Four Things Employees Need to Know About Working in Confined Spaces

As an employee, you have a right to health and safety. If you are a construction worker, a cable installer, or anyone else who occasionally has to work in small spaces, you need to know your rights as well as a few safety tips. Here are some basics to consider if you want to ensure that you are safe when working in cramped spaces.

1. Defining Confined Spaces

A confined space is a small space such as a crawl space or an attic. Typically, these spaces don't have enough headroom for you to walk upright. Additionally, they often have only one entryway, and they generally have limited ventilation.

As a result of these conditions, confined spaces can be dangerous to work in. Namely, if you don't have ample oxygen, you risk passing out or not being able to vacate the space. This risk is even stronger if you are working with chemicals such as refrigerants. As an employee, it's important to understand what confined spaces are and your rights in relation to working in them.

2. Using Confined Spaces Carefully

To be safe in a confined space, you need to have tools to measure oxygen levels. Ideally, you should also have a spotter. For example, while you are in the space, there should be another person outside. If you have any trouble or get hurt, they can call for help. In some cases, they can even drag you out of the space and administer CPR.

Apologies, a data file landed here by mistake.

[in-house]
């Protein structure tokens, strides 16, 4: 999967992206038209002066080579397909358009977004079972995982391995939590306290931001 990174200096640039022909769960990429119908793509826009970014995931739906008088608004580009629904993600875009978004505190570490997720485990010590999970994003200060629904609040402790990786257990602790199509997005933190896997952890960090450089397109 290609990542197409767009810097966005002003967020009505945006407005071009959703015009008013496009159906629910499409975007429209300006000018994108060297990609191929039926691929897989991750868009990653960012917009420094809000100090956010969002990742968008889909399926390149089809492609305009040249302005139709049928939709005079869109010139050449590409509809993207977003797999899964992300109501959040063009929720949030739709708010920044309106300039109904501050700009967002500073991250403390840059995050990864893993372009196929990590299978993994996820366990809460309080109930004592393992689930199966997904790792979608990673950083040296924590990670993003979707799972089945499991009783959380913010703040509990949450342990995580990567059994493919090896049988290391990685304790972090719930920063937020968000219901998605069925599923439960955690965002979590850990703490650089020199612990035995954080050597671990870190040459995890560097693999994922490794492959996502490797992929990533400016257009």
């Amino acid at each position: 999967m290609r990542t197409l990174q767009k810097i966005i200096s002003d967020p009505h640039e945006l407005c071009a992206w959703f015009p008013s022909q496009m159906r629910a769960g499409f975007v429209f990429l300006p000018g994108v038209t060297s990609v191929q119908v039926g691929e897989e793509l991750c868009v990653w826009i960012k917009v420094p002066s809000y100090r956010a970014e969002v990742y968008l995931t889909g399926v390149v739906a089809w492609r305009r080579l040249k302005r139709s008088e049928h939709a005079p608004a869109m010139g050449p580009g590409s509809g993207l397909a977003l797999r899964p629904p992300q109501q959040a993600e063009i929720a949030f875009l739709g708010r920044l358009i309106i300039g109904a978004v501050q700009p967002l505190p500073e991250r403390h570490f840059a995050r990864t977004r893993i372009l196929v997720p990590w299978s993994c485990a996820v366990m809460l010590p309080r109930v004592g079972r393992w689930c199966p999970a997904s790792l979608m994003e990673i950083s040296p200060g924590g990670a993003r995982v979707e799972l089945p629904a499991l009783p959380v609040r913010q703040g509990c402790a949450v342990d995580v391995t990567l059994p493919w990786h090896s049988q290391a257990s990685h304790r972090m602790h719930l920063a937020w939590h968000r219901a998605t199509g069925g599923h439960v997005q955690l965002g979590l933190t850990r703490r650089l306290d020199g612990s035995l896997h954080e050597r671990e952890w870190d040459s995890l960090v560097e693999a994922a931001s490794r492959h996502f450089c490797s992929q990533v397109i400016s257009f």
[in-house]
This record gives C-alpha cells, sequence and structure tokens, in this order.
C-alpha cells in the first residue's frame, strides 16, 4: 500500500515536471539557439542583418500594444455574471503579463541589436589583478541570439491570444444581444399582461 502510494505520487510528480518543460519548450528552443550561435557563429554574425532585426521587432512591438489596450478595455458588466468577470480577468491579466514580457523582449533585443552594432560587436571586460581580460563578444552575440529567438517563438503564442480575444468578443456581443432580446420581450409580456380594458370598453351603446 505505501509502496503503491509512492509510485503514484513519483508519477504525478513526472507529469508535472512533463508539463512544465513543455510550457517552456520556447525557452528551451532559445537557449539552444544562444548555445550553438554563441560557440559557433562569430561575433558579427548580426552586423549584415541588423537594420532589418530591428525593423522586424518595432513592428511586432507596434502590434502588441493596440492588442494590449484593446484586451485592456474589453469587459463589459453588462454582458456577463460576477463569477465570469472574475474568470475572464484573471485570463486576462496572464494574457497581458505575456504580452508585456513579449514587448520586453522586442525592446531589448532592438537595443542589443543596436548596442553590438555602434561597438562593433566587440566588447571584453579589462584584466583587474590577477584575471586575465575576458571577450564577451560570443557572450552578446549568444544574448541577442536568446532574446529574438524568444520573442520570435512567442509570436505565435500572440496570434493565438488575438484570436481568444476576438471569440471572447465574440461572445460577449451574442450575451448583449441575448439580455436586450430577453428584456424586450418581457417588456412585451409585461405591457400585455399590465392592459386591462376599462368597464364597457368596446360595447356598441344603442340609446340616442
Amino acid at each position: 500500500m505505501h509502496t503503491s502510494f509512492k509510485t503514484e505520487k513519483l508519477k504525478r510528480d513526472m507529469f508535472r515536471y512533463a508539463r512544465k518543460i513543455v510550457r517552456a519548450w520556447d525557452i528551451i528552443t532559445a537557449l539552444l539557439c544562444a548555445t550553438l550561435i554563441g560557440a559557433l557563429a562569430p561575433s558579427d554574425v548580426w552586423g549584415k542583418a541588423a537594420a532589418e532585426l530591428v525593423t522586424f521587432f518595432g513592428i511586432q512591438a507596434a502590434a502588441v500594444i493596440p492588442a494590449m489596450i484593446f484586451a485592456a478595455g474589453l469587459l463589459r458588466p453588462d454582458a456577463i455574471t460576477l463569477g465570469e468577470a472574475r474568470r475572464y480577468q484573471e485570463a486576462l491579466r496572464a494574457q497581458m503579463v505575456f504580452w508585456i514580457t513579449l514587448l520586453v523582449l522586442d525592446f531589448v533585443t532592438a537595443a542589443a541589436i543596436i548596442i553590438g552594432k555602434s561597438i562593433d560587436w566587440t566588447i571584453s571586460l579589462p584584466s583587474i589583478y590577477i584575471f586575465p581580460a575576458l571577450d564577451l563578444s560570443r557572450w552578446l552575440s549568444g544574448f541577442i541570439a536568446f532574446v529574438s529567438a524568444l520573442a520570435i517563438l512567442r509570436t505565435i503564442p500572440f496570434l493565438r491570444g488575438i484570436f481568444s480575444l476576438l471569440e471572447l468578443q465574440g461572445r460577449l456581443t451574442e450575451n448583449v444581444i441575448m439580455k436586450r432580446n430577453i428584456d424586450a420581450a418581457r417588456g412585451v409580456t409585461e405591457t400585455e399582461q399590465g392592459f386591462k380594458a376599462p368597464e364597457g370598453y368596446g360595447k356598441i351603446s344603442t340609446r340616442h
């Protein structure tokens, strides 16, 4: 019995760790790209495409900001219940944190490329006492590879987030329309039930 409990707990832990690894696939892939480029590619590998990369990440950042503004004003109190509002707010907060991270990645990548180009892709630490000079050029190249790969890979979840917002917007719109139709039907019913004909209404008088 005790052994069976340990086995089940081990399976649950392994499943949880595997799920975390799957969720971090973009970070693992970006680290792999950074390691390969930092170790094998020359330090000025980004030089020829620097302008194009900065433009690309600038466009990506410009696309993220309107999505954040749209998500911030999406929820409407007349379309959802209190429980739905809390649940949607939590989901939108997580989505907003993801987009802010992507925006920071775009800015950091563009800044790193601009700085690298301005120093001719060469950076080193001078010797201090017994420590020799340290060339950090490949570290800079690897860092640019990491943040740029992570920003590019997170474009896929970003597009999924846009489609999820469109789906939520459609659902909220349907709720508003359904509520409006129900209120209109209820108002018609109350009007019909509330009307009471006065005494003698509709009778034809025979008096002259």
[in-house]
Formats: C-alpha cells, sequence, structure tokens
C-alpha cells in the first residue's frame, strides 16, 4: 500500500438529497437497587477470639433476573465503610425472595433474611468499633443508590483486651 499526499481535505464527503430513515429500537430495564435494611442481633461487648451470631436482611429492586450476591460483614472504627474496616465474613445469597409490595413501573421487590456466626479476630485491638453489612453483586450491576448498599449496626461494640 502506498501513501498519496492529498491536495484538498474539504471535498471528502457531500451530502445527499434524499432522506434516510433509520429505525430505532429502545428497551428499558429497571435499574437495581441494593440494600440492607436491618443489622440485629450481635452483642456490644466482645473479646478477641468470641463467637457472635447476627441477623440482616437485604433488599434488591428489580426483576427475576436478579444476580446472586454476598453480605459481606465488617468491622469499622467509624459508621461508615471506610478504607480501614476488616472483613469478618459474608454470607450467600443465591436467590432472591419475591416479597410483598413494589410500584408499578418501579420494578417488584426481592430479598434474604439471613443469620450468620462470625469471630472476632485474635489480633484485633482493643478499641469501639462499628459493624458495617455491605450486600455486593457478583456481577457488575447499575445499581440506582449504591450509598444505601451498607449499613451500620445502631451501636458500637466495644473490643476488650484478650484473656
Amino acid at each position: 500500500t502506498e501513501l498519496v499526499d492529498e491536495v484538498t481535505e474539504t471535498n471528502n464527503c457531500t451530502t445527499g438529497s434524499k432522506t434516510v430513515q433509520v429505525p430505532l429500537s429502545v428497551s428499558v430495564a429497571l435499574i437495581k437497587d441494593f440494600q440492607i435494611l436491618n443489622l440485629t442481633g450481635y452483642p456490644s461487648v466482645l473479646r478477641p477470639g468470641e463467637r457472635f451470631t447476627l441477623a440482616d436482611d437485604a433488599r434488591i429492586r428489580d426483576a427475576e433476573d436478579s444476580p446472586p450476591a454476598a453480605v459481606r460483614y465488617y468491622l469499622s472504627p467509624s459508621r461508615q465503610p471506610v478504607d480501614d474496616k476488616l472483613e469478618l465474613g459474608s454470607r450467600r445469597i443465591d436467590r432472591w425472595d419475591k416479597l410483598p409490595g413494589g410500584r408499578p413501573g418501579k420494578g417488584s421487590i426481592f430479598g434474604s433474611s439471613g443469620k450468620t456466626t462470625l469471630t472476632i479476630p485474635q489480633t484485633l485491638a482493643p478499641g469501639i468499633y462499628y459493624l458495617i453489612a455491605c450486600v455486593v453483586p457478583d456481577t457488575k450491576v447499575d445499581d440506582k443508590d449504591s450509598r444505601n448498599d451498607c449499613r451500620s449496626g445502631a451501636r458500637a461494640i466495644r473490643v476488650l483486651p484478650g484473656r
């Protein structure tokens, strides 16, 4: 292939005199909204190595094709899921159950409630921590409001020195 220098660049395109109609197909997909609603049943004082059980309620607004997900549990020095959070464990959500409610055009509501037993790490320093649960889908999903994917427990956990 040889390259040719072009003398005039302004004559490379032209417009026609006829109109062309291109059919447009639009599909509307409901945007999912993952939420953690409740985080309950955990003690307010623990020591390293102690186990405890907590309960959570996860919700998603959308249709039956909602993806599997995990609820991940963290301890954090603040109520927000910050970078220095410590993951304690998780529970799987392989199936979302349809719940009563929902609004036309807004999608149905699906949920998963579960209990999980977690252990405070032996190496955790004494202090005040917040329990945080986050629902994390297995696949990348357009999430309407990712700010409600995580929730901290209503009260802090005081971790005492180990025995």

3. Training to Use Confined Spaces

The above descriptions are a relatively simplified look at confined spaces. However, you should not enter these spaces without the right training or the right safety elements in place. If your employer is forcing you to enter spaces without training, you have the right to refuse.

If your employer is unresponsive to your refusal, you can contact Safe Work Australia. This independent organisation is devoted to making work as safe as possible for workers. If your employer fails to provide a safe work space, by forcing you to enter confined spaces without training, you can report them, and they cannot retaliate in response to your report.

4. Obtaining Individual Training

If your employer won't cover training for confined spaces, you can opt to obtain your own training. If you are an independent contractor or  small business owner, you should also consider enrolling in your own training session. Additionally, if you are applying for jobs that involve working in confined spaces, it can help to have that certification listed on your resume.

About Me

Learning about history

Many people see history as a dry and boring topic, but it does not have to be. It can be an exciting and dynamic topic, especially if they can relate to the way that it is presented. Even young children are often very interested in history if they can relate it back to their lives and experiences. This blog is all about how to teach history to children of all ages and has tips on how to make it interesting and approachable. It should be useful for home-schooling parents and teachers of young children. I hope you find it useful.